Keywords: APOPTOSIS ; CANCER ; SUSCEPTIBILITY ; PROGRESSION ; CELL-LINE ; p53 ; CASPASE-8 ; chemosensitivity ; GENOTYPE ; MDM2 SNP309
    Abstract: Background: Neuroblastoma is a pediatric cancer that exhibits a wide clinical spectrum ranging from spontaneous regression in low-risk patients to fatal disease in high-risk patients. The identification of single nucleotide polymorphisms (SNPs) may help explain the heterogeneity of neuroblastoma and assist in identifying patients at higher risk for poor survival. SNPs in the TP53 pathway are of special importance, as several studies have reported associations between TP53 pathway SNPs and cancer. Of note, less than 2% of neuroblastoma tumors have a TP53 mutation at diagnosis. Patients and Methods: We selected 21 of the most frequently studied SNPs in the TP53 pathway and evaluated their association with outcome in 500 neuroblastoma patients using TaqMan allelic discrimination assays. Results and Conclusion: We investigated the impact of 21 SNPs on overall survival, event-free survival, age at diagnosis, MYCN status, and stage of the disease in 500 neuroblastoma patients. A missense SNP in exon 10 of the CASP8 gene SNP D302H was associated with worse overall and event-free survival in patients with MYCN-amplified neuroblastoma tumors.
    Type of Publication: Journal article published
    PubMed ID: 25502557
    Signatur Availability
    BibTip Others were also interested in ...
  • 4
    Keywords: EXPRESSION ; SURVIVAL ; Germany ; MODEL ; MODELS ; CLASSIFICATION ; DIAGNOSIS ; COHORT ; DEATH ; DISEASE ; MORTALITY ; RISK ; GENE ; GENE-EXPRESSION ; microarray ; PATIENT ; MARKER ; IMPACT ; STAGE ; AMPLIFICATION ; gene expression ; microarrays ; AGE ; MARKERS ; HIGH-RISK ; STRATEGIES ; SPONTANEOUS REGRESSION ; PREDICTION ; INFANTS ; pathology ; CHILDREN ; MICROARRAY ANALYSIS ; neuroblastoma ; ONCOLOGY ; REGRESSION ; overall survival ; INDEPENDENT PROGNOSTIC MARKER ; methods ; PROGNOSTIC MARKER ; PROFILES ; EXPRESSION PROFILES ; RISK STRATIFICATION ; SUBGROUPS ; MYC ; PROFILE ; outcome ; STRATEGY ; CONTRIBUTE ; COHORTS ; COX REGRESSION ; clinical oncology ; STRATIFICATION ; prognostic
    Abstract: Purpose To evaluate the impact of a predefined gene expression - based classifier for clinical risk estimation and cytotoxic treatment decision making in neuroblastoma patients. Patients and Methods Gene expression profiles of 440 internationally collected neuroblastoma specimens were investigated by microarray analysis, 125 of which were examined prospectively. Patients were classified as either favorable or unfavorable by a 144- gene prediction analysis for microarrays (PAM) classifier established previously on a separate set of 77 patients. PAM classification results were compared with those of current prognostic markers and risk estimation strategies. Results The PAM classifier reliably distinguished patients with contrasting clinical courses (favorable [n = 249] and unfavorable [n = 191]; 5- year event free survival [EFS] 0.84 +/- 0.03 v 0.38 +/- 0.04; 5-year overall survival [OS] 0.98 +/- 0.01 v 0.56 +/- 0.05, respectively; both P = .001). Moreover, patients with divergent outcome were robustly discriminated in both German and international cohorts and in prospectively analyzed samples (P = .001 for both EFS and OS for each). In subgroups with clinical low-, intermediate-, and high-risk of death from disease, the PAM predictor significantly separated patients with divergent outcome (low-risk 5-year OS: 1.0 v 0.75 +/- 0.10, P = .001; intermediaterisk: 1.0 v 0.82 +/- 0.08, P = .042; and high-risk: 0.81 +/- 0.08 v 0.43 = 0.05, P=.001). In multivariate Cox regression models based on both EFS and OS, PAM was a significant independent prognostic marker (EFS: hazard ratio [HR], 3.375; 95% CI, 2.075 to 5.492; P=.001; OS: HR, 11.119, 95% CI, 2.487 to 49.701; P=.001). The highest potential clinical impact of the classifier was observed in patients currently considered as non - high- risk (n= 289; 5- year EFS: 0.87= 0.02 v 0.44= 0.07; 5- year OS: 1.0 v 0.80= 0.06; both P=.001). Conclusion Gene expression - based classification using the 144- gene PAM predictor can contribute to improved treatment stratification of neuroblastoma patients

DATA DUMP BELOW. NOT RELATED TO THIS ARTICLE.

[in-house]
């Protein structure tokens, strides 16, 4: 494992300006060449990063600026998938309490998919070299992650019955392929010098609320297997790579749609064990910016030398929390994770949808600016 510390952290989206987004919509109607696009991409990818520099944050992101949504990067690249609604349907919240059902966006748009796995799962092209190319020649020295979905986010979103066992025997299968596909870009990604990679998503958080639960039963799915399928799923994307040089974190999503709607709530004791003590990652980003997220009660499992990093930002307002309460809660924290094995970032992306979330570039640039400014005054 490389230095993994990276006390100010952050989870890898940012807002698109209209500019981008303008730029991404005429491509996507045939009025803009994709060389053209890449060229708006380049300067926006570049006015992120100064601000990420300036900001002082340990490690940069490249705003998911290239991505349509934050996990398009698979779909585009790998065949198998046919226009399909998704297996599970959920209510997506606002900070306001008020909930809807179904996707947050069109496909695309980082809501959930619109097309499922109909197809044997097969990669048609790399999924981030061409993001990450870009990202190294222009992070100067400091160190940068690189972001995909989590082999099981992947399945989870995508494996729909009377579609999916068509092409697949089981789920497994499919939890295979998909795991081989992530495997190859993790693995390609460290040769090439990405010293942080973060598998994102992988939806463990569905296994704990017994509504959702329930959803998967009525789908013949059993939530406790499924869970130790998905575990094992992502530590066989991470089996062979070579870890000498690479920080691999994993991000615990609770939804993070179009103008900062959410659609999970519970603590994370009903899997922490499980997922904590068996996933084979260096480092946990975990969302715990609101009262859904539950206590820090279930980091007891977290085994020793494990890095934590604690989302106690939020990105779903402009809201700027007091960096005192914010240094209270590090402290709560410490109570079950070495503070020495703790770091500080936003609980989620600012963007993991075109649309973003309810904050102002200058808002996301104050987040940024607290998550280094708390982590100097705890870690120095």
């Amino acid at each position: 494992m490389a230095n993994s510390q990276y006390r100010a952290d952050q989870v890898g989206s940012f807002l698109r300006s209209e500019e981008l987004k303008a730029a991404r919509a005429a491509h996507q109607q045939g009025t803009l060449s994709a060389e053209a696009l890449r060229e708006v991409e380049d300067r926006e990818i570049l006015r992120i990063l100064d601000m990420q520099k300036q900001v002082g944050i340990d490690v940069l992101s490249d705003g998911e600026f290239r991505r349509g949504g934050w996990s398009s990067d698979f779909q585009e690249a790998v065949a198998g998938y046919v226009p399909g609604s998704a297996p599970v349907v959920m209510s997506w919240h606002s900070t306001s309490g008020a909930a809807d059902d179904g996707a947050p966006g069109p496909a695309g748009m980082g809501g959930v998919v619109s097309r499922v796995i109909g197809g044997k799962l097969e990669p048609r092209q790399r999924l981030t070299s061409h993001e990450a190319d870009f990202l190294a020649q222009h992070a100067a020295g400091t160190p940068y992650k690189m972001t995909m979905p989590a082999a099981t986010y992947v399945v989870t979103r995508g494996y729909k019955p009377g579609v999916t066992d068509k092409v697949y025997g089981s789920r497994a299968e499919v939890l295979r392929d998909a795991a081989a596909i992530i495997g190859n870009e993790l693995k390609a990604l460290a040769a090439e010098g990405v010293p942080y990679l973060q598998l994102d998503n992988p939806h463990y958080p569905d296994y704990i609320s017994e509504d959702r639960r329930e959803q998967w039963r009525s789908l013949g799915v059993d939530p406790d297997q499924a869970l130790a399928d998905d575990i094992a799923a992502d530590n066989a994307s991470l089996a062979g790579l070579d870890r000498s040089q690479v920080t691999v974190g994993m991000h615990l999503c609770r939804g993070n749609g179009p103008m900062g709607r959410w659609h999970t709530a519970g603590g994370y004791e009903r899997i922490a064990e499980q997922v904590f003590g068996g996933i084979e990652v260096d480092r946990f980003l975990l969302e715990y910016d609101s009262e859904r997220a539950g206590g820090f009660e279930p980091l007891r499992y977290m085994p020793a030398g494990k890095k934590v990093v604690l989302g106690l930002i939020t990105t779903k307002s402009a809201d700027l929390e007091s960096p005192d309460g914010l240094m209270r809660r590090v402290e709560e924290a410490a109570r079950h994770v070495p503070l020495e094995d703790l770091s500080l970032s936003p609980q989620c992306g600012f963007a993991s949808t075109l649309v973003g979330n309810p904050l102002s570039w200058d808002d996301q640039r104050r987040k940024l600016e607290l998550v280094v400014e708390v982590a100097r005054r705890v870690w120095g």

Type of Publication: Journal article published
    PubMed ID: 20567016
    Signatur Availability
    BibTip Others were also interested in ...
Close ⊗
This website uses cookies and the analysis tool Matomo. More information can be found here...